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Fauci: As many as 400,000 Americans could die from coronavirus

Anthony FauciAnthony FauciSchools face new pressures to reopen for in-person learning Fauci: Coronavirus pandemic showed 'undeniable effects of racism in our society' Fauci: Vaccinated people become 'dead ends' for the coronavirus MORE, the nation's leading infectious diseases expert, said Tuesday that as many as 400,000 Americans could die from COVID-19 if action isn’t taken in the fall and winter.

Fauci told attendees of a virtual event held by American University that between 300,000 and 400,000 could die from coronavirus in the country.

The models tell us if we don't do what we need to in the fall and winter, we could have 300,000-400,000 COVID-19 deaths," American University quoted the director of the National Institute of Allergy and Infectious Diseases as saying.

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Fauci’s prediction goes beyond a University of Washington study from August that said as many as 300,000 people could die of COVID-19 by Dec. 1.

As of Wednesday morning, the U.S. has recorded 210,918 deaths and more than 7.5 million confirmed infections of COVID-19, according to data from Johns Hopkins University

Fauci also asserted on Tuesday that a vaccine will probably not be available to most Americans until next summer or the fall, aligning with Centers for Disease Control and Prevention Director Robert Redfield’s Senate testimony last month. Fauci said during an event on Monday that this means life may not return to normal until the end of next year.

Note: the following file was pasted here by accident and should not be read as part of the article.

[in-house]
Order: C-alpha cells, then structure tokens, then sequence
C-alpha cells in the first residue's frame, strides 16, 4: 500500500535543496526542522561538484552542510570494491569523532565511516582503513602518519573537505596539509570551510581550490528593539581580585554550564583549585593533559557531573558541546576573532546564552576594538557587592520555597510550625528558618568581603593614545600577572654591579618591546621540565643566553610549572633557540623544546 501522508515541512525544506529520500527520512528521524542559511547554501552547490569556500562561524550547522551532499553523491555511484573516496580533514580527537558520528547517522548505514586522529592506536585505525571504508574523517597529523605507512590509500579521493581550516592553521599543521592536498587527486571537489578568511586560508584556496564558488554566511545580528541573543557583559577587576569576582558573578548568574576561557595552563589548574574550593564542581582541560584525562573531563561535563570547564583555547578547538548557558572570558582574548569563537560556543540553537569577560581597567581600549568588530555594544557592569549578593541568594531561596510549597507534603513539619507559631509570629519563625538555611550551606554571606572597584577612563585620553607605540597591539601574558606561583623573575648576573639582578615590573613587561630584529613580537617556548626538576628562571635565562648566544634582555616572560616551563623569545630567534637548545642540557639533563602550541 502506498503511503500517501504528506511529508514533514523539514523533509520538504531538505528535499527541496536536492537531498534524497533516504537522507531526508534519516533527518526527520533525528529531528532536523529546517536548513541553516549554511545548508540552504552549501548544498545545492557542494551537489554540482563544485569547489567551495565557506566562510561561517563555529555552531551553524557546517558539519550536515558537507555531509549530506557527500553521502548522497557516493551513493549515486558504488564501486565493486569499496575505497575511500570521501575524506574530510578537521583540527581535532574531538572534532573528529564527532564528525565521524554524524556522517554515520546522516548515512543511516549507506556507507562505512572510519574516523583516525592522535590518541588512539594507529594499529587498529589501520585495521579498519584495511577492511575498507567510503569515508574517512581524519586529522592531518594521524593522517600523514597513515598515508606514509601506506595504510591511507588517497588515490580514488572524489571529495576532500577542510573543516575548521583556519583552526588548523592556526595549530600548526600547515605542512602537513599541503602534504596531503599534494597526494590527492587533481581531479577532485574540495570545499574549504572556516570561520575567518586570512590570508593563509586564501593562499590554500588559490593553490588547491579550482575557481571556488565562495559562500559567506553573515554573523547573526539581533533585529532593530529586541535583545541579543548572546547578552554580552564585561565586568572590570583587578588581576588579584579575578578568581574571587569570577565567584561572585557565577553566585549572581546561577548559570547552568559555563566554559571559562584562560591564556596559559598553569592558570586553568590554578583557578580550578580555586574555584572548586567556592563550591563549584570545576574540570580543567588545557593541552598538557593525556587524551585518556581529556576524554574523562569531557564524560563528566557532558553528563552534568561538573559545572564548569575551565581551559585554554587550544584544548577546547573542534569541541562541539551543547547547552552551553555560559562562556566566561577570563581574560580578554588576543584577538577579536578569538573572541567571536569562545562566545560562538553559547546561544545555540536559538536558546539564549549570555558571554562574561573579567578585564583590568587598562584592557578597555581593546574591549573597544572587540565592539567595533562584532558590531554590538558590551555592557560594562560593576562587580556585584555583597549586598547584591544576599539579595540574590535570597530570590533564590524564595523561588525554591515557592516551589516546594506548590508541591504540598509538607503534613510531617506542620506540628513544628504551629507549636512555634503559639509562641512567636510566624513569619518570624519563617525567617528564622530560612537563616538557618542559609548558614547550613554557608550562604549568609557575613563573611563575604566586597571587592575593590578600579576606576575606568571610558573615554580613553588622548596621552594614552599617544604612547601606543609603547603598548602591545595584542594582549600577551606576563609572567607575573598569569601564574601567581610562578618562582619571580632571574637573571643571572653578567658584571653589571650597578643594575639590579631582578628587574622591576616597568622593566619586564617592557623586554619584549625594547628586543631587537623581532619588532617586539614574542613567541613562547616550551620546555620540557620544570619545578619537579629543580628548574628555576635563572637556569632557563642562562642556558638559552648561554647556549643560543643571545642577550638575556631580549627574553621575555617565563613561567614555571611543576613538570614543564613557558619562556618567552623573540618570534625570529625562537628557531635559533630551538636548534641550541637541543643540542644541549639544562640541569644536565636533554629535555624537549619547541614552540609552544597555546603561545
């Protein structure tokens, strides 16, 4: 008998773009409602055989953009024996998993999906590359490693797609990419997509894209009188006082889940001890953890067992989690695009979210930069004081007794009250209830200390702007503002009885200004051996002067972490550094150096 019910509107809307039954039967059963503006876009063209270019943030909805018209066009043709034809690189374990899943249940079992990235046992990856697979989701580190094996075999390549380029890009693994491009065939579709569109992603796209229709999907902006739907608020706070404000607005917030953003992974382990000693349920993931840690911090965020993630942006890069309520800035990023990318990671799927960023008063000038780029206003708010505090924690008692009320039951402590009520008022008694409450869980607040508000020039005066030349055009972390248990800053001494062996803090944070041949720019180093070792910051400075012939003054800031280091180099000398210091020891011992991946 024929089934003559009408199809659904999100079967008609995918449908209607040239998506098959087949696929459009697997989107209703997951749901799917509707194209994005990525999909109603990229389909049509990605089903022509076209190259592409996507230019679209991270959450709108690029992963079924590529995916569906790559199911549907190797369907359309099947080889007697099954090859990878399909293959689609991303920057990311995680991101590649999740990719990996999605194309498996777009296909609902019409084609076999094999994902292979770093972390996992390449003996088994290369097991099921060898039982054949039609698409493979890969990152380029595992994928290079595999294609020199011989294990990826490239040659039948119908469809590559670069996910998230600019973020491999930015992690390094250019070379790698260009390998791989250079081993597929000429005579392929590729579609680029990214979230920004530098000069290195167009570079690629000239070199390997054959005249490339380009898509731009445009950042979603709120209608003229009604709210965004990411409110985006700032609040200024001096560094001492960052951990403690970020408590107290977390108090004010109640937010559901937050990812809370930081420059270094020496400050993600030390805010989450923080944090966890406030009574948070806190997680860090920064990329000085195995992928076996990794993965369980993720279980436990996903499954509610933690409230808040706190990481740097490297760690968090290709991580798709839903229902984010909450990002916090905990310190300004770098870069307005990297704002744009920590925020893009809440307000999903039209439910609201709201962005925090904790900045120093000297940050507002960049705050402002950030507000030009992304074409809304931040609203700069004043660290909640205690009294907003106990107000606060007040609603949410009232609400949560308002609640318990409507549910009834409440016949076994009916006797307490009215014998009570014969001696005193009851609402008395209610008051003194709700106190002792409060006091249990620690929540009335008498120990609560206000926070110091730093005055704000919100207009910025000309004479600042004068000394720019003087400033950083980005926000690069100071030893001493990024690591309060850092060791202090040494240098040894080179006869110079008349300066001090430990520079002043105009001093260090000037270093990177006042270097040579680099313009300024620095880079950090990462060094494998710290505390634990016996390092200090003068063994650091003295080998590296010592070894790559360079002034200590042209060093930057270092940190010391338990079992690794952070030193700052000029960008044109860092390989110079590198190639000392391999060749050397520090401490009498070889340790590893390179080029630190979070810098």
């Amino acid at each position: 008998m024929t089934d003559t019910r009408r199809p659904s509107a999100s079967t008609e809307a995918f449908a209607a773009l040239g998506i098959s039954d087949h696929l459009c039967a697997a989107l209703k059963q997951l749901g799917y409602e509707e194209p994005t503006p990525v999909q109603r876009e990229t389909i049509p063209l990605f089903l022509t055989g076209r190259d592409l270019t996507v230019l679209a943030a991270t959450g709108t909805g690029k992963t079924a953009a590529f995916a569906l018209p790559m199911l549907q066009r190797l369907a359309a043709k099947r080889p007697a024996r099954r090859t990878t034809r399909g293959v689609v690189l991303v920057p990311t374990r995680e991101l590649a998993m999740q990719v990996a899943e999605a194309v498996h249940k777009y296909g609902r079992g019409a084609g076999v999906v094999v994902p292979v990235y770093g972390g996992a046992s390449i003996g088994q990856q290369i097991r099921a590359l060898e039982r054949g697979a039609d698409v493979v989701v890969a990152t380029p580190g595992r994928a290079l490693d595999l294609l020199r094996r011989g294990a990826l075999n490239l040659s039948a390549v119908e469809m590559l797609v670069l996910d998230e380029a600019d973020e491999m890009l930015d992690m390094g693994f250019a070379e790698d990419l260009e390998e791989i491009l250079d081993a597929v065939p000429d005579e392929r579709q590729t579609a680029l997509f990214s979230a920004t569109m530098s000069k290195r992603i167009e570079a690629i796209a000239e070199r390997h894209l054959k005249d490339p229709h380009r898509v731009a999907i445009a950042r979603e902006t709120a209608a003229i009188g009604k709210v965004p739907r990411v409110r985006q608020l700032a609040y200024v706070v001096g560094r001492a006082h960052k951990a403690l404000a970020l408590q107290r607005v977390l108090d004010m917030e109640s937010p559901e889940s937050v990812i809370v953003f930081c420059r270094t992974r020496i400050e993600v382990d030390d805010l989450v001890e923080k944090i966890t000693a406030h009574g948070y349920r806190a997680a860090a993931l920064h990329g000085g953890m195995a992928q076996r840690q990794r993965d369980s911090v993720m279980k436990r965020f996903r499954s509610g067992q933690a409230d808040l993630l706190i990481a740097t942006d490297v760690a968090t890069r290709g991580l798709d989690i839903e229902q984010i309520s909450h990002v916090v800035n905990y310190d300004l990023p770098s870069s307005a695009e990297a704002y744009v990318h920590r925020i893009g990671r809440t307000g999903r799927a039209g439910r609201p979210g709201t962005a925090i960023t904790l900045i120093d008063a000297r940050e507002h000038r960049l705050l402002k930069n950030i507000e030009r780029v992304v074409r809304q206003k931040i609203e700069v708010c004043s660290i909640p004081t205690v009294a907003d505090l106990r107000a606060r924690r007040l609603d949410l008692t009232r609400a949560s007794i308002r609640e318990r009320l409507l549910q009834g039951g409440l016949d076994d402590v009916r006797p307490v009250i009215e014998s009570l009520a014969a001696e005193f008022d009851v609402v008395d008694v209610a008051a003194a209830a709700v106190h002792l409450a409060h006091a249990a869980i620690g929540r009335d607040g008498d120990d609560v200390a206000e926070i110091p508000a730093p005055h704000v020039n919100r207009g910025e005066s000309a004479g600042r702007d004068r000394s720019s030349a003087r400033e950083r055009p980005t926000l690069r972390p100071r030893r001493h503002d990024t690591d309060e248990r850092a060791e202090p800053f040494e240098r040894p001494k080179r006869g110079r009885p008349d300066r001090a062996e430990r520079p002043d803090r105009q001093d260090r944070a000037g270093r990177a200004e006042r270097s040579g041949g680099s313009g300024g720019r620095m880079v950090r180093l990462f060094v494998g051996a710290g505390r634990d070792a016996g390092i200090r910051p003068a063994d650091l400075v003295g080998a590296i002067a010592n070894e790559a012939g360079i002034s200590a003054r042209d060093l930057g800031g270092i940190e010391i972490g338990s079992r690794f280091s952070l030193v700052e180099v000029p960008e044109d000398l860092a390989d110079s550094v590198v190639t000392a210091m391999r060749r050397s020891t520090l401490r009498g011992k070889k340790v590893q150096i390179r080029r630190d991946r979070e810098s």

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At the American University virtual event, Fauci acknowledged the decreasing trust in him as a public official, especially among Republicans and those who believe the country needs to reopen fully. 

"Maybe 50 percent of you hate me because you think I'm trying to destroy the country, but listen to me for six weeks or so, and do what I say, and you'll see the numbers go down," Fauci pleaded, according to the university.

His comments come after President TrumpDonald TrumpFranklin Graham says Trump comeback would 'be a very tough thing to do' Man suspected in wife's disappearance accused of casting her ballot for Trump Stefanik: Cheney is 'looking backwards' MORE announced a positive coronavirus test last week and spent three nights in Walter Reed National Military Medical Center for treatment. The president returned to the White House on Monday.